A picture of greenery in a farm

In June 2019, I was gearing up to spend my summer interning at a farm on a squiggly island just north of Seattle. I was burned out from a job I hated in a city I loved but that drove me mad with its incessant traffic, urine-scented streets and parking trolls. 

On a Friday in May, after a “third-round-of-drinks” kind of night with friends, I sat on my couch eating stale Cheerios and Googled “farm jobs.” Farming is not something completely foreign to me. My husband and I farmed our way around New Zealand in 2017 where the Kiwi’s reverence for the land left us blindingly aware of how little we know about the ground we stand on. 

We came home after four months to our downtown apartment and started planning a future living off the land. Yet, unless you tend to a dream, the dream will wilt and slump, tired of trying to find the light. The night I Googled “farm jobs” was a tipping point, a return to the dream I had forgotten to water. 

The night I Googled “farm jobs” was a tipping point, a return to the dream I had forgotten to water. 

I found an ad for a 10-week farming internship at The Organic Farm School, a wonderful program for aspiring farmers who want to change the world by feeding their communities. Without overthinking (something I’m an expert at), I word-vomited the application, letting passion ride on the coattail of a good buzz. The next morning, an email from the Farm Director confirmed what I hadn’t thought through—I’d been accepted. Both my job and husband supported my going. I knew this was some kind of divine invitation.

Ten weeks turned into nearly six months. They hired me as a farm hand to help finish out the growing season. The following are five lessons on how those long days of returning to the dirt changed me.

Farmers are the most brilliant people.

I have yet to meet a farmer who is anything short of brilliant. Farmers have Rubik’s Cube minds. They work all day long to complete a puzzle that resets the next day even if you solve it.

I have yet to meet a farmer who is anything short of brilliant.

The farmer has to be able to pull from chemistry, biology and math, as well as from business management, economics and physics at any point of their day. They need to be well-versed enough in these areas to solve problems quickly so they can return to those 50 lbs of tomatoes that have to be picked by sundown. Some tasks can’t be left for tomorrow. 

Produce should look imperfect! 

Many a time I’d come back from harvesting radishes only to have my farm manager, Aaron, point out blemishes rendering them unfit for grocery store shelves. Supermarkets have set a standard that makes me think whoever set that standard has never worked on an organic farm.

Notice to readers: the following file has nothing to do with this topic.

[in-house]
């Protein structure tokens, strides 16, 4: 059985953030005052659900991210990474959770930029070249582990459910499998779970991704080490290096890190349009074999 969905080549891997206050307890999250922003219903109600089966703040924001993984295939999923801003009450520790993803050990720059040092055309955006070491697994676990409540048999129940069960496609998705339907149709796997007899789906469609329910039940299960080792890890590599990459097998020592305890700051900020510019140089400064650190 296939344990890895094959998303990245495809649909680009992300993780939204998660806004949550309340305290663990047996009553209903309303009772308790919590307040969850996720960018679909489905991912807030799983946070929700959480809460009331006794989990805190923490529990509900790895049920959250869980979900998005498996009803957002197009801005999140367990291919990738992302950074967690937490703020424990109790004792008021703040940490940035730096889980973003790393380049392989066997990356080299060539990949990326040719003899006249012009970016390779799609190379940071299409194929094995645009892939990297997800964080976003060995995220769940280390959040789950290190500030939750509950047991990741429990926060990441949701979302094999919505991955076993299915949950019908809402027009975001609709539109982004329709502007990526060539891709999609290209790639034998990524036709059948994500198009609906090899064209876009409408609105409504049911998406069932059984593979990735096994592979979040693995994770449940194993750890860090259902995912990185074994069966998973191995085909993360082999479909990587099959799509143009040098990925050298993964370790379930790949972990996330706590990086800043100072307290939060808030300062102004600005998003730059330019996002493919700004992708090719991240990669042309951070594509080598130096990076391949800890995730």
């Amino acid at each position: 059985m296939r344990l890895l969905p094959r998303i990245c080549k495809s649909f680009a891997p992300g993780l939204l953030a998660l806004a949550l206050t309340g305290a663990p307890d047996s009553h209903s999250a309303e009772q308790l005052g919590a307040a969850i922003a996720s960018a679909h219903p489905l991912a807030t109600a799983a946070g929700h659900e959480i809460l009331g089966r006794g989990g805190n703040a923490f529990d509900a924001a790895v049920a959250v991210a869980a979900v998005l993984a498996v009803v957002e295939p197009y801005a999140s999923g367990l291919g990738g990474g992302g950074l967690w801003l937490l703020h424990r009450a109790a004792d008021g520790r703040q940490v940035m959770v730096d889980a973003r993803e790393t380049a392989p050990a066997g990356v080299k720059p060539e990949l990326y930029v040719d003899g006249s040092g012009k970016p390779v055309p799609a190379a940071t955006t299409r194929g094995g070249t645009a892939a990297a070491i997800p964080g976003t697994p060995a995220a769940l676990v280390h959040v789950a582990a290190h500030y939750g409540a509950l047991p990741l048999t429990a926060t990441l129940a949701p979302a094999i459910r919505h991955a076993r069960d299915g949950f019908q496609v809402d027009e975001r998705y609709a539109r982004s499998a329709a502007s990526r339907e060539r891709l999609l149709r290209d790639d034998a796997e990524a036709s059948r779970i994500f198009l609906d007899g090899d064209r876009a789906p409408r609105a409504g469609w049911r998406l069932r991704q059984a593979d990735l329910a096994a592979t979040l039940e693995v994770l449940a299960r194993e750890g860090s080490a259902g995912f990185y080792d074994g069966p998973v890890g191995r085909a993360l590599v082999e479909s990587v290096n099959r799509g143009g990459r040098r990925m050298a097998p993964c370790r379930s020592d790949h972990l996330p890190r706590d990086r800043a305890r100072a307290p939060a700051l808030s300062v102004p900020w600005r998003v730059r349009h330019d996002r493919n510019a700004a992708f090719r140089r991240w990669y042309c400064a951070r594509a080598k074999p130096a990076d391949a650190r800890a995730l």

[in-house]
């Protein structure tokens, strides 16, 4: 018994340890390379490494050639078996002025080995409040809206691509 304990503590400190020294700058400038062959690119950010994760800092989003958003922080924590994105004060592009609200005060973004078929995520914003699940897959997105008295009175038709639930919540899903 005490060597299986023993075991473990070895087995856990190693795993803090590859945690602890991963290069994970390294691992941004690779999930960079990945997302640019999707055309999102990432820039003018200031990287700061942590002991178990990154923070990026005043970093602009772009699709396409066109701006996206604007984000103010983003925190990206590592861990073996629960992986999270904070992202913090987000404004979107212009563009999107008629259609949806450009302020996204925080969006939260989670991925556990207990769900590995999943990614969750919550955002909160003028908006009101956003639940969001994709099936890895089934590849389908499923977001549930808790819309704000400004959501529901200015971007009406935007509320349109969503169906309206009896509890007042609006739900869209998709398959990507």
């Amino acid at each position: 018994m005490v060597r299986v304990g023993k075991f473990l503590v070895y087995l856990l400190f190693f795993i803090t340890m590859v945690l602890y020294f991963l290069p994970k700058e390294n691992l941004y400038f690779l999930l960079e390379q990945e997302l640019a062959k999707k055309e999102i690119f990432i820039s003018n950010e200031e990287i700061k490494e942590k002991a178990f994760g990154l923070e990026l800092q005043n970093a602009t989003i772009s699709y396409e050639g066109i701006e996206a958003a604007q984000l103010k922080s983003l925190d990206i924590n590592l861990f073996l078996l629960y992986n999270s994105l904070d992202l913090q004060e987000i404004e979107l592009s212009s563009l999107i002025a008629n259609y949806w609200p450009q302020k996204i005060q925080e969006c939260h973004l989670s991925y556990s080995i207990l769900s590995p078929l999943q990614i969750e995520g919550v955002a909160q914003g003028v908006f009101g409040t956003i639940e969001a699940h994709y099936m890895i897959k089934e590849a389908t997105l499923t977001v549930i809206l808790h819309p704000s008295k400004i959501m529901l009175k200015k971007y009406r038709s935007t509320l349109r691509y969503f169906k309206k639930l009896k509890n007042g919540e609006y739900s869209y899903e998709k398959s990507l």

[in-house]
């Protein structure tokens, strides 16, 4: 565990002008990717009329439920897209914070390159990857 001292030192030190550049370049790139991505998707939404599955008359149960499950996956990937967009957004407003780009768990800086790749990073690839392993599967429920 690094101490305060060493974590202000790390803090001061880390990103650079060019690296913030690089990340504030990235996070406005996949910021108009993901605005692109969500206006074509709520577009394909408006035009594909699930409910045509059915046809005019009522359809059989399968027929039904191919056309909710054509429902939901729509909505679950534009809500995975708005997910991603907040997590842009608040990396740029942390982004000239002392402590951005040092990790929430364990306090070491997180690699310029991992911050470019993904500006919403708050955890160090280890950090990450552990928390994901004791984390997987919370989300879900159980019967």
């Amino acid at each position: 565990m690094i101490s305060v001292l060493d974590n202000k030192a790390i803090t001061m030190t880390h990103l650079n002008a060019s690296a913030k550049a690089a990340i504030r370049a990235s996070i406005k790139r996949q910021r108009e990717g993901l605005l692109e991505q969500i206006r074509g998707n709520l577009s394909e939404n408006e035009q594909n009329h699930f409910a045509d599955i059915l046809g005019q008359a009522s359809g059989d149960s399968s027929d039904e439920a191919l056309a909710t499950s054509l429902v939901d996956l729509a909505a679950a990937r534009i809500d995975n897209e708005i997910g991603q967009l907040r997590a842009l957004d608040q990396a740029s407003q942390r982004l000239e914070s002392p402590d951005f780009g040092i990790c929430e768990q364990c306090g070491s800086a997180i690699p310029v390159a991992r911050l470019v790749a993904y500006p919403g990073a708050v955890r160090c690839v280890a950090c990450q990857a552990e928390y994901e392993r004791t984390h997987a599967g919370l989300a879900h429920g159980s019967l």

Organic veggies have a harder life than those grown with the help of chemical sprays. Their bumps and bruises are badges of honor for the fight to grow against all odds. Yet, people want pretty piles of produce because their brain tells them pretty tastes better than the two-legged carrots. (Pro-tip: Some farmers will bring perfectly tasty produce unsuitable for grocery stores to their farmer’s market stands. Ask around!)

“Eating local” means more. 

Working on an organic veggie farm means the best company snacks. The juicy crunch of a sweet snap pea or gusher-like pop of cherry tomatoes in my mouth made the hours it took to harvest them less grueling. Produce not only tastes better right after being harvested, it’s also better for you. (Produce starts losing its nutrient value at harvest).

It makes sense. If you’re eating lettuce from California when you live in Michigan, think about those exhausted greens! Who can give their best self after three days of travel? I wanna know! I used to live by the philosophy that a carrot is a carrot is a carrot. Knowing what I know now, I can’t eat a bag of mini-mart baby carrots without wondering how those orange logs pass as produce. 

I can’t eat a bag of mini-mart baby carrots without wondering how those orange logs pass as produce. 

A photo of vegetables sprawled out on a table

The small stuff is the big stuff.

The big picture is hard to see when weeding 100 foot beds of parsley in the rain or trying to figure out what pest is eating the lettuce in the green house. Yet, the big picture is made up of thousands of small, strategic brush strokes.

The small stuff is the big stuff, you see? Farmers return to the dirt day after day to tend to the little things to ensure those little things build roots. They ensure that they grow tall and one day feed another human. 

The power in slowing down.

I chose to farm partly to learn about food systems and partly to escape the city distractions and shiny promises of corporate America. Though farm work is not for the faint of heart, it does demand something of you that corporate America will never demand, nor could it possibly understand: slowing down.

I don’t mean slowing down in the sense of lethargy. I mean slowing your spirit down to nature’s pace, where the birds and the wind are given a seat in the boardroom. Only by slowing down can you observe patterns, inconsistencies or a leaky irrigation line. Observing is perhaps my favorite part of farming because to observe is to be curious. To be curious is to be a lifelong student of your environment.

How much do you know about the produce you serve at your dinner table? What is the value in reconnecting with the dirt and learning about farming?

Images via Julia Beck

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